Harper rejects advice to budge on oil patch tax breaks
Prime Minister Stephen Harper speaks with U.S. President Barack Obama during a plenary session at the G20 summit in Toronto on Sunday, June 27, 2010. (Sean Kilpatrick / THE CANADIAN PRESS)
The Canadian Press
Published Sunday, June 27, 2010 4:20PM EDT
TORONTO - Prime Minister Stephen Harper rejected advice from his officials to eliminate tax incentives for the oil patch on a weekend that saw the world's most powerful leaders disdain fresh attempts to combat climate change in favour of fighting deepening deficits.
The G20 countries promised at their last meeting in Pittsburgh to examine where governments were subsidizing fossil fuel consumption and production and then move to eliminate those subsidies.
U.S. President Barack Obama's told fellow leaders in a letter last week that he wanted to see his summit colleagues make progress on the issue.
But the entire G20 opted to do little on fossil fuel subsidies and pay lip service to the issue of climate change that had seized centre stage of these summits for much of this decade up until last year's recession.
The Department of Finance recommended over the spring that Harper lead by example and get rid of tax incentives that encourage oil and gas production.
But documents obtained by The Canadian Press, to be released in conjunction with the final G20 communique on Sunday, show the prime minister opted instead to reiterate actions taken in the past rather than volunteer any additional gestures.
According to the documents, the Canadian "action plan" on fossil fuels consists mainly of phasing out accelerated capital cost allowances for oil sands production -- a measure that was first announced a few years ago and put on a faster track in the 2010 budget.
"The accelerated CCA for oil sands projects will be phased out over the 2011-2015 period," says the Canadian plan.
The phase out of the accelerated capital cost allowance was first announced in the 2007 budget and "could be cited as a current action helping to fulfill that commitment," says a March memorandum prepared for Finance Minister Jim Flaherty.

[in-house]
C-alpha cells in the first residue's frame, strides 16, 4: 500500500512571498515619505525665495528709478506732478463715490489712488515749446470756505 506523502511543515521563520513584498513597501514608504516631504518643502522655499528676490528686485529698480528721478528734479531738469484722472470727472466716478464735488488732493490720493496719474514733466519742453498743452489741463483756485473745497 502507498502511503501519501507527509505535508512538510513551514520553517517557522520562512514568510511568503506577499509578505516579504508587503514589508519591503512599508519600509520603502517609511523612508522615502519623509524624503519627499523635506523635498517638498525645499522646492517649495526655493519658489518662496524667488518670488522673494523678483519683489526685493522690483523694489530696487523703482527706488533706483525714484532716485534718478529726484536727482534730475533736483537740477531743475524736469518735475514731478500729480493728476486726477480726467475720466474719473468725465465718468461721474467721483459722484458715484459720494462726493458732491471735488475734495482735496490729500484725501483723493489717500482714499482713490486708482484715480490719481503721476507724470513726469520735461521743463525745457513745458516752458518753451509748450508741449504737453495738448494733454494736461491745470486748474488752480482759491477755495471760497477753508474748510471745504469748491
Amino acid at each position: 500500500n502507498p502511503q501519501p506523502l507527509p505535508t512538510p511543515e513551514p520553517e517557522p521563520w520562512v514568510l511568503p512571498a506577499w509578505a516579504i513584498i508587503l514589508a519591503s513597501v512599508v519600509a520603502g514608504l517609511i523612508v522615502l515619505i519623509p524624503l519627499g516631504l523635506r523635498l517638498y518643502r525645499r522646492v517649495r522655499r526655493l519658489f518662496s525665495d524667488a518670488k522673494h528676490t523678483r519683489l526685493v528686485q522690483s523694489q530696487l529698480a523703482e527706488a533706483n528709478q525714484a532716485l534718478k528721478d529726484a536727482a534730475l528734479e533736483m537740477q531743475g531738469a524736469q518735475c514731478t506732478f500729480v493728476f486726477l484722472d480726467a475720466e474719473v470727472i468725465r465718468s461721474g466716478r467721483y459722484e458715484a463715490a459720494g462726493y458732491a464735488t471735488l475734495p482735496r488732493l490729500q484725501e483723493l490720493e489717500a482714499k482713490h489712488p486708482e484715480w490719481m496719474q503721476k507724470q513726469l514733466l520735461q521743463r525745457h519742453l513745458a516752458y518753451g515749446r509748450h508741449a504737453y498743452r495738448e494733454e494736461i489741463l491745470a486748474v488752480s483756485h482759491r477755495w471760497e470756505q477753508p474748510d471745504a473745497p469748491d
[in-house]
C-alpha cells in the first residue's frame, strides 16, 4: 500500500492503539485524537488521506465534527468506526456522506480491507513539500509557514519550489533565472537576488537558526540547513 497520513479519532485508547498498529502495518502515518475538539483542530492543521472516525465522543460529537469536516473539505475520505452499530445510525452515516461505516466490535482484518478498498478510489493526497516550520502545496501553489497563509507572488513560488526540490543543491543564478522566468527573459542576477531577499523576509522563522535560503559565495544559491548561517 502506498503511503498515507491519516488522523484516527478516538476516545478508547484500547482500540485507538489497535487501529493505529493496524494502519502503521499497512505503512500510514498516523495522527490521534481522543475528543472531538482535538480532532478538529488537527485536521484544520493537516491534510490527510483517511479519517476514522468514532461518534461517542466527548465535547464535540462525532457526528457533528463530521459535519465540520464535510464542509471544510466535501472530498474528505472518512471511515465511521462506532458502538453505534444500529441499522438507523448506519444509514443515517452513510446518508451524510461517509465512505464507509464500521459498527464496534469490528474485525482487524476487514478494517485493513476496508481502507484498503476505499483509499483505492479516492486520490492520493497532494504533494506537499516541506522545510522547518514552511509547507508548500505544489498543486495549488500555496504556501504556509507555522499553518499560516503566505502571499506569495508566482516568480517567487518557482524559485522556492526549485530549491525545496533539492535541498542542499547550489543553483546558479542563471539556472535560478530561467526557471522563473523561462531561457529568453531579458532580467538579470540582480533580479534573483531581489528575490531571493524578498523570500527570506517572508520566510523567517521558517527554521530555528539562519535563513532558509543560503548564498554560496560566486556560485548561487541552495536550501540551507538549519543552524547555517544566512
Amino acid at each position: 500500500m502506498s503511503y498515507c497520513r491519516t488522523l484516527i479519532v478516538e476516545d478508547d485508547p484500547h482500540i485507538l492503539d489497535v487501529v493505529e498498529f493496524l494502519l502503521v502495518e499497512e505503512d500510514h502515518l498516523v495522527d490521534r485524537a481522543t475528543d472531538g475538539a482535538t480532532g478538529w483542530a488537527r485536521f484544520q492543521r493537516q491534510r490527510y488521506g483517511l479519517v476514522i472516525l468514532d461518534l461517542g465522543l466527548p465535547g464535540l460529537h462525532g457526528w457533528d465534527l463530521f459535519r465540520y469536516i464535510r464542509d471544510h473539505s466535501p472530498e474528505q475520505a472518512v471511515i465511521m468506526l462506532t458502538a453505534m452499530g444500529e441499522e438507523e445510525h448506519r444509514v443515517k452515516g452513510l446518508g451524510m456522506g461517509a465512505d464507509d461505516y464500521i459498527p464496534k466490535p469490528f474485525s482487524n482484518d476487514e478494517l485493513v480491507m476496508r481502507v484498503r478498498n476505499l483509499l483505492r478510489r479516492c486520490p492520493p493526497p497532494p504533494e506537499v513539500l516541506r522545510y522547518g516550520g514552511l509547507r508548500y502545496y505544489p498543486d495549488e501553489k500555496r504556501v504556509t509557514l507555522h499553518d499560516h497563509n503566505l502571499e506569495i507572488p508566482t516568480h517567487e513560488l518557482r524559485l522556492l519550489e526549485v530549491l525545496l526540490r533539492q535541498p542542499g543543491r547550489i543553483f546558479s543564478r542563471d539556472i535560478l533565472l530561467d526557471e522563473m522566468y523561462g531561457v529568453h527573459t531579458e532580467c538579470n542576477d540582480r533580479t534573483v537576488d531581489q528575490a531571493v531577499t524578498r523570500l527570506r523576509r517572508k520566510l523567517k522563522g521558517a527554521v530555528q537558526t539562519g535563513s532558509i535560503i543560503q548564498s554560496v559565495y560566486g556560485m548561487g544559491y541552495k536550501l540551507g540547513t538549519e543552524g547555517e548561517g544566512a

"If Canada undertakes no reforms, it would eliminate the need to co-ordinate action internationally, though justifying inaction could be challenging if others are taking action," says the March memo to Flaherty.
Canada has been widely accused of being an international laggard on the environment and the oilsands have been the target of international campaigns in the United States and Europe for being a source of dirty oil.
At last year's global climate summit in Copenhagen, environmental groups predictably gave Canada several "fossil of the day" awards.
"As BP's oil disaster continues to wreak havoc in the Gulf, the G20's first step to reduce fossil fuel subsidies is the right move to make" said Phil Radford, Executive Director of Greenpeace US. "But unfortunately in Toronto, I am not seeing the visionary leadership that would shift those resources to developing a new clean energy economy."
The G20 statement that emerged from the Pittsburgh summit in 2009 called on energy and finance ministers to report back on a timeline "for acting to meet this critical commitment" on eliminating fossil fuel subsidies.
Environmental groups said the final G8 communique contained vague language on climate change. The leaders said the issue remained "top of mind," and backed the United Nations-led efforts to secure a new climate change treaty.
Harper said he and his fellow leaders had "good discussions" on the topic but that it was best dealt with within the confines of the UN.
The prime minister has faced criticism for attempting to minimize discussion of climate change at the G8 and G20 summits. Harper has said that the grouping needs to stay focused on the economic recovery.
At one point in the weeks leading up to the twin summits, Harper declared that all other issues besides the economy were a "sideshow."
Mexican President Felipe Calderon updated G20 leaders Sunday on the progress towards a legally binding treaty to reduce greenhouse gas emissions ahead of the Cancun summit that he will host later this year.
On a visit to Ottawa last month, Calderon turned up the heat on developed countries to make progress, saying climate change was having significant negative effects on his country, including water shortages.
"In Mexico, we cannot wait," Calderon said, standing beside Harper. "We cannot wait for the developed countries to make a decision."
Countries are negotiating a global-warming pact ahead of the next UN climate summit in Mexico this December. Many hope the Cancun summit will seal a tentative but vague deal reached last year in Copenhagen.